NVIDIA Takes Computer Graphics to the Next Level

NVIDIA unveils its Turing Architecture, finally allowing for real-time ray tracing.

Computer graphics have come a long way since Ben Laposky created the first machine-generated graphic images, an Oscilloscope, in the 1950s. While innovation has been awe-inspiring since, there was always one seemingly unattainable level: real-time ray tracing.

That is about to change. NVIDIA recently unveiled a fundamental game changer for computer graphics with its Turing Architecture. It fuses ray tracing, artificial intelligence, simulation and rasterization, making real-time ray tracing a reality.

“Turing is NVIDIA’s most important innovation in computer graphics in more than a decade,” said Jensen Huang, founder and CEO of NVIDIA, at the annual SIGGRAPH conference. “Hybrid rendering will change the industry, opening up amazing possibilities that enhance our lives with more beautiful designs, richer entertainment and more interactive experiences. The arrival of real-time ray tracing is the Holy Grail of our industry.”

Turing Architecture chips have three types of cores: CUDA, ray tracing and Tensor AI.

Turing Architecture chips have three types of cores: CUDA, ray tracing and Tensor AI.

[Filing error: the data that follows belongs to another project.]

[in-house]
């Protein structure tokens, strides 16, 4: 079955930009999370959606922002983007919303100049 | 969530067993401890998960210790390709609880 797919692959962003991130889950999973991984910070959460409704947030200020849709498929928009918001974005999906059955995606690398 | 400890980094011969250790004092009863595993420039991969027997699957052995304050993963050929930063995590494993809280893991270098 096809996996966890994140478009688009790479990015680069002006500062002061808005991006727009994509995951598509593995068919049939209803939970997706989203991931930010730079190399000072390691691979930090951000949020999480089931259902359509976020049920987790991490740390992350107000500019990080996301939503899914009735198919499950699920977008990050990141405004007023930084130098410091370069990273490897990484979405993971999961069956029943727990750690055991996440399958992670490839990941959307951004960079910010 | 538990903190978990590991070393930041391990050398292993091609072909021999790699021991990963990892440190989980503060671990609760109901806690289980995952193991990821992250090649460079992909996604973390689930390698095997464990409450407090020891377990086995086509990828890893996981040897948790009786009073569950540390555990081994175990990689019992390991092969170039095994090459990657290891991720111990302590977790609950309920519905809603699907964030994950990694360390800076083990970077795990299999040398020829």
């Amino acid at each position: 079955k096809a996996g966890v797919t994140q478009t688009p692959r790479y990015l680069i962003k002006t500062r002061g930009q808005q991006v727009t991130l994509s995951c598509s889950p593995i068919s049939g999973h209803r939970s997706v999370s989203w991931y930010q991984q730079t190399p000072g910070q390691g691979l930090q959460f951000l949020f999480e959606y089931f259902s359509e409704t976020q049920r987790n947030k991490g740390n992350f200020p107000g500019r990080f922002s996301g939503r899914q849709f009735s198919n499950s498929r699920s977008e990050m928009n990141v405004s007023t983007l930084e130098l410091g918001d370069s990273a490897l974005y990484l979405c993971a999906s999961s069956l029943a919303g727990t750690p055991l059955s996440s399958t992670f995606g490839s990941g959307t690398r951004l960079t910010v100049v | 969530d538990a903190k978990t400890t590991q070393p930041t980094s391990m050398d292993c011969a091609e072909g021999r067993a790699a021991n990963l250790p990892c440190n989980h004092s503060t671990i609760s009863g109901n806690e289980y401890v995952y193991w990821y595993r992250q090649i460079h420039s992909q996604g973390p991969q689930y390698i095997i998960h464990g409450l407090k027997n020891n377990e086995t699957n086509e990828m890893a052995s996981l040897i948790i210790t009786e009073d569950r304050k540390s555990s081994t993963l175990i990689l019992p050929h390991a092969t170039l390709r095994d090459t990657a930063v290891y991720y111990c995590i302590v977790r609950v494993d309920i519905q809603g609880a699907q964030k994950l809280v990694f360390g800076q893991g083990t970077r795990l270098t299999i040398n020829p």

Simply put, the ray-tracing technique renders images by tracing pixel light paths and creating the effects as they encounter virtual objects. The results are photorealistic renderings used in a variety of platforms, from video games to movies. For film, this method could take up to hours to complete.

As technology has become more interactive, and our expectations have grown, developing real-time imaging became even more important. Turing features RT Cores that drastically speed up light and sound computations. This causes the speed of ray tracing to increase by up to 25 times that of current methods and the speed of final-frame rendering to increase to more than 30 times that of CPU nodes.

The addition of artificial intelligence (AI) features—such as deep learning anti-aliasing, denoising, resolution scaling and video retiming—pave the way for new capabilities and quicker computations. It also supports augmented reality (AR) and virtual reality (VR), making it possible for immediate rendering.

The potential uses for this new technology go beyond traditional graphic uses. For AR and VR purposes, the ability to change parameters could allow a car buyer to choose the desired options and features of a vehicle and then take it for a virtual spin with photorealistic views of the vehicle’s interior and exterior, as well as the road they are “traveling” on.

Architectural, interior and landscaping designers also could benefit from real-time ray-tracing possibilities. Turing’s ability to match reality allows for realistic lighting, which could allow for more realistic views.